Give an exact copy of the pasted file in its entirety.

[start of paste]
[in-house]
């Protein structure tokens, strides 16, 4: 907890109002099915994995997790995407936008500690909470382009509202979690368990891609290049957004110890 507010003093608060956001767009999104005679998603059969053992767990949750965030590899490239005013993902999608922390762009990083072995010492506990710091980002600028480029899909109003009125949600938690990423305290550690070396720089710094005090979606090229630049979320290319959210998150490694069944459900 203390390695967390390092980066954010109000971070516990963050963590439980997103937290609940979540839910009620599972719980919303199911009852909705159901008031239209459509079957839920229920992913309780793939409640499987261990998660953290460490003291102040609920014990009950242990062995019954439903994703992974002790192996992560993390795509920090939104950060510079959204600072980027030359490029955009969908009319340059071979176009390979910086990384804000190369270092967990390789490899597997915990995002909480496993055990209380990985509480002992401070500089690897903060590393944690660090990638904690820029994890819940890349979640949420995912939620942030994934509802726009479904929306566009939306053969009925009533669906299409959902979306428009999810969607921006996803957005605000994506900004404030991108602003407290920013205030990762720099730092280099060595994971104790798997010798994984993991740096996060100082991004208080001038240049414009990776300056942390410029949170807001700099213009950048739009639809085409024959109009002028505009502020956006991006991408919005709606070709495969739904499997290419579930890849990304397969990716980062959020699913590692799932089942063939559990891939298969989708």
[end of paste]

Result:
[in-house]
């Protein structure tokens, strides 16, 4: 907890109002099915994995997790995407936008500690909470382009509202979690368990891609290049957004110890 507010003093608060956001767009999104005679998603059969053992767990949750965030590899490239005013993902999608922390762009990083072995010492506990710091980002600028480029899909109003009125949600938690990423305290550690070396720089710094005090979606090229630049979320290319959210998150490694069944459900 203390390695967390390092980066954010109000971070516990963050963590439980997103937290609940979540839910009620599972719980919303199911009852909705159901008031239209459509079957839920229920992913309780793939409640499987261990998660953290460490003291102040609920014990009950242990062995019954439903994703992974002790192996992560993390795509920090939104950060510079959204600072980027030359490029955009969908009319340059071979176009390979910086990384804000190369270092967990390789490899597997915990995002909480496993055990209380990985509480002992401070500089690897903060590393944690660090990638904690820029994890819940890349979640949420995912939620942030994934509802726009479904929306566009939306053969009925009533669906299409959902979306428009999810969607921006996803957005605000994506900004404030991108602003407290920013205030990762720099730092280099060595994971104790798997010798994984993991740096996060100082991004208080001038240049414009990776300056942390410029949170807001700099213009950048739009639809085409024959109009002028505009502020956006991006991408919005709606070709495969739904499997290419579930890849990304397969990716980062959020699913590692799932089942063939559990891939298969989708």